In addition, your therapist will assist you in understanding how the anxiety associated with negative beliefs can be changed with more adaptive and positive beliefs.

In some cases, mindfulness and relaxation techniques are taught before engaging in EMDR therapy as part of preparation and to ensure that anxious responses can be managed when they arise during sessions. 

Benefits of EMDR

Mainly, EMDR can help reduce the symptoms of anxiety by targeting the distressing memories or underlying issues that contribute to anxiety. EMDR can also aid individuals in identifying negative belief patterns, processing them, and installing a new set of healthier (positive) and more adaptive beliefs.

Enhanced emotional regulation, where there is a balance in emotional state (e.g., controlling anxiety), is expected. In addition, individuals who undergo EMDR therapy learn coping skills to manage their triggers and stressors. 

How Long Does EMDR Take to Work?

EMDR sessions are usually delivered in six to 12 sessions, which can be either once or twice a week and last about 60 to 90 minutes each.

Generally, the duration of EMDR treatment and any other forms of psychotherapy vary widely depending on the nature or specific type of anxiety (e.g., GAD, phobia, panic disorder, etc.), severity of symptoms, responsiveness to treatment, consistency or commitment in attending treatment sessions, and evaluation of the client’s progress.

Using EMDR for Anxiety

EMDR is a structured psychotherapy strategy that follows eight phases, from initial assessment up to closure and progress assessment. EMDR therapy includes:

  • History Taking: This is the phase where your therapist gathers information about your history, past distressing or painful memories, and present symptoms associated with anxiety. Your therapist will also assess your readiness for EMDR therapy and help you identify treatment goals. 
  • Preparation: During this phase, your therapist teaches you a set of coping skills and strategies that help you manage potential distress and spikes in anxiety during sessions.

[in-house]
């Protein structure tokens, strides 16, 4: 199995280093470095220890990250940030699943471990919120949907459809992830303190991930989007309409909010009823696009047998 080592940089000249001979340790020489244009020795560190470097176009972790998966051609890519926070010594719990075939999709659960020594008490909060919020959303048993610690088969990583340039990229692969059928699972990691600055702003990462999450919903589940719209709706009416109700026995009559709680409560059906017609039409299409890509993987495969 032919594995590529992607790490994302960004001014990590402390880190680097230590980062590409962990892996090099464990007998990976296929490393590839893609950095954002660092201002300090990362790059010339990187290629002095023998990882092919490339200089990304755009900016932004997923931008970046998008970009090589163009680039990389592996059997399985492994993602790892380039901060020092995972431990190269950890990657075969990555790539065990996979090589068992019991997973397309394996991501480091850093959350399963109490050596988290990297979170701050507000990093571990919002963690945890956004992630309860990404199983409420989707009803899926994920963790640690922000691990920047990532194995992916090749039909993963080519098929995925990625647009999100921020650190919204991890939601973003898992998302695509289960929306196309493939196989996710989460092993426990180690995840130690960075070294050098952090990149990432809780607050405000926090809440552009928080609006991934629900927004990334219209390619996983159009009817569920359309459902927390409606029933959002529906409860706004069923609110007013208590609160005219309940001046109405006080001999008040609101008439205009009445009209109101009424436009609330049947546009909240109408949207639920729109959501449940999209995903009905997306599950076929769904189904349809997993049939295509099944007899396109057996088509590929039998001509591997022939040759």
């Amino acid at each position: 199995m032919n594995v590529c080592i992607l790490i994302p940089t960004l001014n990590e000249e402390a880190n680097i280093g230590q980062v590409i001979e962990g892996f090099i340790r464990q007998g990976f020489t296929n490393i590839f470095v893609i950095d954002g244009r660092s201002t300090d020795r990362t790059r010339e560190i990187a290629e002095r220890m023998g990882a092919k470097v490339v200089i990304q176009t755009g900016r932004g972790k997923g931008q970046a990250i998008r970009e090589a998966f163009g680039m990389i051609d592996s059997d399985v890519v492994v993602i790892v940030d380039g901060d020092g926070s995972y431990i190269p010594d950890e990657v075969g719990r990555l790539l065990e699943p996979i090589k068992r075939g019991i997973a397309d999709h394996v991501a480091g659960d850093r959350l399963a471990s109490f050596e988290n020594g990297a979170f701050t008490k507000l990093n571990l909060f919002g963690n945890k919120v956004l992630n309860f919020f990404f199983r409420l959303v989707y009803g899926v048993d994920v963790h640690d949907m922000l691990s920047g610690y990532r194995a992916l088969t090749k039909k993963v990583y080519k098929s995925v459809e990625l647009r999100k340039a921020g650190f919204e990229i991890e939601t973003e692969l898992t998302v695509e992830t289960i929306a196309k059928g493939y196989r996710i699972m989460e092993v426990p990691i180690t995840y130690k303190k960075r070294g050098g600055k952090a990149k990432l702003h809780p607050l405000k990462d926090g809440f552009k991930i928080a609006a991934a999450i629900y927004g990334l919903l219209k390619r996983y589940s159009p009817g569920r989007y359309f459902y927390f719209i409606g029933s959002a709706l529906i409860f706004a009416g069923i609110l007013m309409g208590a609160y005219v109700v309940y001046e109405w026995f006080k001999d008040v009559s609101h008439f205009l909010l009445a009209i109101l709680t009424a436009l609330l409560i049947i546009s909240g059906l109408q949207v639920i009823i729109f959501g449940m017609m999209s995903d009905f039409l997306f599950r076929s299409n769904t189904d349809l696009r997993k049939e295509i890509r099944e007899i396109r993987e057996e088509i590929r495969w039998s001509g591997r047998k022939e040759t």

• Assessment: In the assessment phase, your therapist assists you in identifying specific images, feelings, beliefs, and physical sensations causing anxiety.
  • Desensitization: In this phase, you will be guided by the therapist in the recall of distressing events that trigger anxiety while doing a bilateral stimulation (e.g., following your therapist’s finger with your eyes).
  • Installation: Once the specific memory is processed, your therapist will ask you to replace the negative belief about anxiety with a positive one. Then, the bilateral stimulation is repeated to integrate and strengthen the new positive belief.
  • Body Scan: During this phase, your therapist will ask you to check your body from head to toe to see if there are potential physical tensions or any discomfort that is being felt related to the specific memory.
  • Closure: Closure is when your therapist ensures you are calm and grounded before the session ends and leaves. When needed, an additional set of coping skills and strategies is introduced.
  • Reevaluation: In this stage, your progress will be evaluated by your therapist. In the unlikely event that remaining memories need to be processed and reprocessed, additional treatment will be provided.

Effectiveness of EMDR Therapy for Anxiety

Over the past years, research studies have shown that EMDR therapy is an effective treatment for anxiety and related disorders. Its unique approach to treating people with anxiety continues to spark interest among clinicians in the scientific community.

As more people continue to discover its power to change someone’s anxiety experience, EMDR places a great spot among the effective treatment options that deliver a promising result for those who have not yet found an approach that suits their needs.

Find an EMDR Therapist

Looking for an EMDR therapist is a pivotal step in making your anxiety treatment journey a successful one. Consider taking your mental health treatment starting point with Luxe Recovery LA and meet our highly skilled, experienced, and certified EMDR therapists. We provide a personalized treatment plan that resonates with your healing journey.